Murder accused allowed to hide behind court ban

No lawyers were present for ruling in Barrie case

Tracey Tyler
Legal Affairs Reporter
, Jul. 31, 2002

A justice of the peace allowed an accused killer to hide behind a cloak of anonymity after an out-of-court hearing with only a police officer and the arrested man in attendance.


There appears to be no legal basis for imposing a ban on publication of the accused man's name, but that didn't stop Justice of the Peace Donna Fildey from making her order after a brief hearing in an office at the Barrie courthouse last week.


As a result of her ruling, the public can't know the name of the person charged with two counts of first-degree murder in connection with the slaying of a Toronto couple, whose bodies were found in a field in Oro-Medonte Township, just outside Barrie, on May 25.


The accused man is scheduled to make a court appearance today by way of a video link from a provincial jail and, while much about the case remains murky, details are starting to emerge about the circumstances surrounding the ban, something one legal expert calls "a fiasco."


"There is no legal foundation, in either the Criminal Code or at common law, for a justice of the peace to ban publication of the name of an accused murderer," said Toronto lawyer Bert Bruser, a media law expert who acts for The Star, which plans to challenge the ban in court.


"It's a farce," he said.


It's also the second such ban to be imposed in recent weeks. Last month, Justice of the Peace Grainne Forrest banned publication of the name of Toronto police Constable Richard Wills when he was brought before her in Newmarket court, charged with murder in the death of Linda Mariani of Richmond Hill.


That ban was overturned by a Superior Court judge, who said there was no legal basis for the JP's order.


The reasons for Fildey's order remain confidential, covered by the publication ban she imposed.


When contacted by The Star yesterday, Fildey wouldn't comment, referring the call to the Barrie crown attorney's office.


Crown Attorney John Alexander said Fildey's ban was different from the one imposed in Newmarket, where "they were trying to keep the identity of someone secret because he was a police officer."


In the Barrie case, he said, there was some evidence that identifying the man now charged with the murders of Bong Thi Bui and Dung That Ton would create safety and security concerns.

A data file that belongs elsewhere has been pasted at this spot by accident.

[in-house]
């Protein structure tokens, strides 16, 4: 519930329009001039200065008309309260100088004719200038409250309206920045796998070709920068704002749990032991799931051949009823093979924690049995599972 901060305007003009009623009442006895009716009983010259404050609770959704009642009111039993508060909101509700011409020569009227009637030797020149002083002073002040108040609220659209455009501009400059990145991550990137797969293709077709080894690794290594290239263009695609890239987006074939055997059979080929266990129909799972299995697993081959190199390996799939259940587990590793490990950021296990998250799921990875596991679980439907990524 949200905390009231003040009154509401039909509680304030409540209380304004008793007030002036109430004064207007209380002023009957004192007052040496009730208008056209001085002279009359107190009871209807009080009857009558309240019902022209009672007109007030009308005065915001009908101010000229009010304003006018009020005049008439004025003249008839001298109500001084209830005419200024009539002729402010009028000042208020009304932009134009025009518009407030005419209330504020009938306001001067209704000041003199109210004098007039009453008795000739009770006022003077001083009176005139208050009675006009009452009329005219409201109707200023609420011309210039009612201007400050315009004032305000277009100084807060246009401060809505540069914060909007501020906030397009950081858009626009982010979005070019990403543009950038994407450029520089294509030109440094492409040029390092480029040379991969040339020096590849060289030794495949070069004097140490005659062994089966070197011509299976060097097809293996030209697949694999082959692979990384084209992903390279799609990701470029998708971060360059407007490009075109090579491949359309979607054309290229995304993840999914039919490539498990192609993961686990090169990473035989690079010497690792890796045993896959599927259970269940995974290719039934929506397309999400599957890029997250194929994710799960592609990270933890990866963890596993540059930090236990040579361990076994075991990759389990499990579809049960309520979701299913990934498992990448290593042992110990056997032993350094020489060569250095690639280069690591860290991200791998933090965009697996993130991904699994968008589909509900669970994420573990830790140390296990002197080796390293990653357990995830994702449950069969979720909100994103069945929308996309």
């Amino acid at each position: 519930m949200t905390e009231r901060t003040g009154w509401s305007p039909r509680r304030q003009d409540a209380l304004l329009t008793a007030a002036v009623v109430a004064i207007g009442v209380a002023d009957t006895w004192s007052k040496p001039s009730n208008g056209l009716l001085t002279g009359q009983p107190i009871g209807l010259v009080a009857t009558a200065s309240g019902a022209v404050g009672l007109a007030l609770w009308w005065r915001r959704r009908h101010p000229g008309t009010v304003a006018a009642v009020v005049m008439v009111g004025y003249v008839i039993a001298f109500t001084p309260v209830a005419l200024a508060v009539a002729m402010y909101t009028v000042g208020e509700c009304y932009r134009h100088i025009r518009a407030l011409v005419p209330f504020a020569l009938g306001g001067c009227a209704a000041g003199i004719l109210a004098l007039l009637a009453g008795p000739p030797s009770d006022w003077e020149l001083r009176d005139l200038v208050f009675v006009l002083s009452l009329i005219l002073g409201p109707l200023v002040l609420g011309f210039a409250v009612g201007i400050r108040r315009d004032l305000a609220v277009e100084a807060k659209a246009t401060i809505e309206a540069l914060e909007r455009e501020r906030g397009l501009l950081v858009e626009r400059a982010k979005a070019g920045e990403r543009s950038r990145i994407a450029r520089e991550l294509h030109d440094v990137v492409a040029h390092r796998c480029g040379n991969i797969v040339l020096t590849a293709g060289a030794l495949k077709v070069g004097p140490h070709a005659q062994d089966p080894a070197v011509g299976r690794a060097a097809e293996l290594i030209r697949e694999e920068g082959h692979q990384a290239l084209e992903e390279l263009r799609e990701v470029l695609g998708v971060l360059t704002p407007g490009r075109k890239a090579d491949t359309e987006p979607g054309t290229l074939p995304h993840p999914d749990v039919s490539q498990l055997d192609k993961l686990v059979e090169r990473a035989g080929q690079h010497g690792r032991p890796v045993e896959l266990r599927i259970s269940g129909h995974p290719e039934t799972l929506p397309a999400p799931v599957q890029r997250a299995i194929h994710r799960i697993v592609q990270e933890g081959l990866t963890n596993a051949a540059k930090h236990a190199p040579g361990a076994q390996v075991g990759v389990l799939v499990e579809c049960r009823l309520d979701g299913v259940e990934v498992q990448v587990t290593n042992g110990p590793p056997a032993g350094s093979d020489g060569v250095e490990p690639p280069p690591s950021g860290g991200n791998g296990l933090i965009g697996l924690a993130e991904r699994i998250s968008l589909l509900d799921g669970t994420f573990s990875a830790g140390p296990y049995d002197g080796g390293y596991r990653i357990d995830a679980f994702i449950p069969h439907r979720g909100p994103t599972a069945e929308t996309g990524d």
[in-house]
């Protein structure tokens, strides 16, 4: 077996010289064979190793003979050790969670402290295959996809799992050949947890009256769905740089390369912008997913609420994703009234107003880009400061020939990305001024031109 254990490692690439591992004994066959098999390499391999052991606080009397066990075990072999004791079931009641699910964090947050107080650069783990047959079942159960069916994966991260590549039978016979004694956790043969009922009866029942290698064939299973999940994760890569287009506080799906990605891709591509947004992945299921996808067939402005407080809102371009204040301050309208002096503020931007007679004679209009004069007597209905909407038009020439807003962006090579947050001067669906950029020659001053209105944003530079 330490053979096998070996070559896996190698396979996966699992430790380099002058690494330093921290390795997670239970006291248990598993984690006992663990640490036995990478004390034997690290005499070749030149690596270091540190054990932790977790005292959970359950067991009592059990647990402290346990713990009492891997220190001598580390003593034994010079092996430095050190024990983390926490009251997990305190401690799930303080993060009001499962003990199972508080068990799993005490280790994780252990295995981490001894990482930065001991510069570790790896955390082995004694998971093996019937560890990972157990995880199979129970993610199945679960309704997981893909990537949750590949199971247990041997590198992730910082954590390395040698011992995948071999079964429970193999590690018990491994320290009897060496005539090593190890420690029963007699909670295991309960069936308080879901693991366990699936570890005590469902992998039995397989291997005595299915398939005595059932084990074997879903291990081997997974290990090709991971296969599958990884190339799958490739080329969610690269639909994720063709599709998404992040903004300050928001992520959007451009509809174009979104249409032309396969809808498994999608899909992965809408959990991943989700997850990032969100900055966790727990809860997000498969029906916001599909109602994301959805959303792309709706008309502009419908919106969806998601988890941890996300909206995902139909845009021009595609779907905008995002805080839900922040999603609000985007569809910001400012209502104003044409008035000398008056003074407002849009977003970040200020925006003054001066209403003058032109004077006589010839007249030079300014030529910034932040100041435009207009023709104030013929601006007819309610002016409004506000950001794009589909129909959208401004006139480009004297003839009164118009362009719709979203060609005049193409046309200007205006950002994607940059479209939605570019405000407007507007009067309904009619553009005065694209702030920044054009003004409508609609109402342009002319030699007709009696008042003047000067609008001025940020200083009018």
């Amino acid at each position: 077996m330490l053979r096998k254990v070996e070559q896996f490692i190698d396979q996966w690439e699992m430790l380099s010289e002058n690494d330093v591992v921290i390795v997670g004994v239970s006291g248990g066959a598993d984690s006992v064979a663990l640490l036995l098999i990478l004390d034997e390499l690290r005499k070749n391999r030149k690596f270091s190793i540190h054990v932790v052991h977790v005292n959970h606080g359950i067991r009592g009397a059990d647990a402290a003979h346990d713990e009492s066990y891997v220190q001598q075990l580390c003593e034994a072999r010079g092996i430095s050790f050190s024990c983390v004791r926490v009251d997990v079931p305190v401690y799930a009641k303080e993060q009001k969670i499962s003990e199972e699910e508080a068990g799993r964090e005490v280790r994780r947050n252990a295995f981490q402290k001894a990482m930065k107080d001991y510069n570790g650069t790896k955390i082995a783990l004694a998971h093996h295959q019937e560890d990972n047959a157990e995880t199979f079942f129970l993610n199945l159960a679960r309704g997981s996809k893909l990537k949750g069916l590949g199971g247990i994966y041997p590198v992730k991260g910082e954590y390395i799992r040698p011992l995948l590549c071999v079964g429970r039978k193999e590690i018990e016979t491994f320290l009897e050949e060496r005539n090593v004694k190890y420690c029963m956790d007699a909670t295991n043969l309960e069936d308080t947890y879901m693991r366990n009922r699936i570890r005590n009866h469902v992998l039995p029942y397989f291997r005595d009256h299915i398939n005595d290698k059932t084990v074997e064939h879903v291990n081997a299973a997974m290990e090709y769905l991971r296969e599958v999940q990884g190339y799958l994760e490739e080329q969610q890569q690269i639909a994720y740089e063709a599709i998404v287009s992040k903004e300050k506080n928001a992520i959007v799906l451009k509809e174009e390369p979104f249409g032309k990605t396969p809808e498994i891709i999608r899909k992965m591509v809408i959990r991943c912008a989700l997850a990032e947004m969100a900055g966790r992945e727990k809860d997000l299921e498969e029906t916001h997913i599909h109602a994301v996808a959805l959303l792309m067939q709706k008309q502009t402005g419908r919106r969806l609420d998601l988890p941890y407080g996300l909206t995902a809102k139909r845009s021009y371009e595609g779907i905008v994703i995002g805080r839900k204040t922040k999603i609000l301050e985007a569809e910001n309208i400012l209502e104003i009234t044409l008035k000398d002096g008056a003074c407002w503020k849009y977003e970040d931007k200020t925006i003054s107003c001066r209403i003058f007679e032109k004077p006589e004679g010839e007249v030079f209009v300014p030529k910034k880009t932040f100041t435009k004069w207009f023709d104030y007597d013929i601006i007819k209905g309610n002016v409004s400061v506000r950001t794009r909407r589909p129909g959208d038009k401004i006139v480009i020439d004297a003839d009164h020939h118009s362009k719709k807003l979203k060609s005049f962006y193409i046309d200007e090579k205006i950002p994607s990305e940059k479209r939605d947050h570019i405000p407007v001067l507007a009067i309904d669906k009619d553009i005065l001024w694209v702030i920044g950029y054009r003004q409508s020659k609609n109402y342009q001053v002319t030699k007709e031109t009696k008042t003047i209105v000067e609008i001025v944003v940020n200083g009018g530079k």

Also, unlike the Newmarket case, the request to ban the identity of the man charged in the Barrie slayings wasn't supported jointly by the crown attorney and duty counsel for the accused man, he said.


It's not hard to see why. Neither the crown nor duty counsel was in attendance at the Barrie hearing, although the crown's office apparently knew about the request in advance.


The media received no notice before the ban was made.


"As I understand it, it (the request for a publication ban) was made with our knowledge, but without our participation," said Alexander, adding he doesn't believe the crown attorney's office was "asked whether we opposed it or not."


Gisele Miller, one of two assistant crown attorneys assigned to the case, said it's not unusual to have only a police officer in attendance when an accused person is initially brought before a justice of the peace. Although the accused man does have a defence lawyer, Miller said she could not reveal his identity.


Court officials wouldn't say when the hearing took place.


An official with the trial co-ordinator's office in Barrie said Fildey wasn't presiding in court last week. The hearing actually took place at the justice of the peace intake office at the Barrie courthouse, after an Ontario Provincial Police officer came in with the accused man.


The hearing was taped and a 15-page transcript was obtained by The Star yesterday. Although the Criminal Code gives judicial officers the power to ban evidence given at a bail hearing, this wasn't a bail hearing. Still, Fildey's publication ban covers everything that was said.